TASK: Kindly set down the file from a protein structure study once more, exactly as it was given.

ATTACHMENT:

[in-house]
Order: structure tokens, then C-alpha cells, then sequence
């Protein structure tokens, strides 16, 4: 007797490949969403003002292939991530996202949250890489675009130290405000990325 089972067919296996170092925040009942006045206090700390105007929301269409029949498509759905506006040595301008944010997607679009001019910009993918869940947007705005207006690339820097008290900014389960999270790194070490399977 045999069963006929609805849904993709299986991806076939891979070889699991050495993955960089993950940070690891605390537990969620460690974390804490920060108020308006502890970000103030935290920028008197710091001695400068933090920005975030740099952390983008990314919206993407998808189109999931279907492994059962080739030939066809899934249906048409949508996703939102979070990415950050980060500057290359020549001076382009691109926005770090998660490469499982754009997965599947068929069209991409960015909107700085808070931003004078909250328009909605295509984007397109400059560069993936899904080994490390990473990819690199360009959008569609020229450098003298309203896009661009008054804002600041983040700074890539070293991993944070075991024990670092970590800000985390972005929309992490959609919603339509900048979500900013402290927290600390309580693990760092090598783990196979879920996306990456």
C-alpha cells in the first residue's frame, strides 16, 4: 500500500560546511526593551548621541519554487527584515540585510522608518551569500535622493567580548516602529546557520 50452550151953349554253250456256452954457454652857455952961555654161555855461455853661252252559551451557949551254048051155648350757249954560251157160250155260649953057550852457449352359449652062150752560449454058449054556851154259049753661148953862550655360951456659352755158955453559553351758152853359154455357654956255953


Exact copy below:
[in-house]
Order: structure tokens, then C-alpha cells, then sequence
């Protein structure tokens, strides 16, 4: 007797490949969403003002292939991530996202949250890489675009130290405000990325 089972067919296996170092925040009942006045206090700390105007929301269409029949498509759905506006040595301008944010997607679009001019910009993918869940947007705005207006690339820097008290900014389960999270790194070490399977 045999069963006929609805849904993709299986991806076939891979070889699991050495993955960089993950940070690891605390537990969620460690974390804490920060108020308006502890970000103030935290920028008197710091001695400068933090920005975030740099952390983008990314919206993407998808189109999931279907492994059962080739030939066809899934249906048409949508996703939102979070990415950050980060500057290359020549001076382009691109926005770090998660490469499982754009997965599947068929069209991409960015909107700085808070931003004078909250328009909605295509984007397109400059560069993936899904080994490390990473990819690199360009959008569609020229450098003298309203896009661009008054804002600041983040700074890539070293991993944070075991024990670092970590800000985390972005929309992490959609919603339509900048979500900013402290927290600390309580693990760092090598783990196979879920996306990456």
C-alpha cells in the first residue's frame, strides 16, 4: 500500500560546511526593551548621541519554487527584515540585510522608518551569500535622493567580548516602529546557520 50452550151953349554253250456256452954457454652857455952961555654161555855461455853661252252559551451557949551254048051155648350757249954560251157160250155260649953057550852457449352359449652062150752560449454058449054556851154259049753661148953862550655360951456659352755158955453559553351758152853359154455357654956255953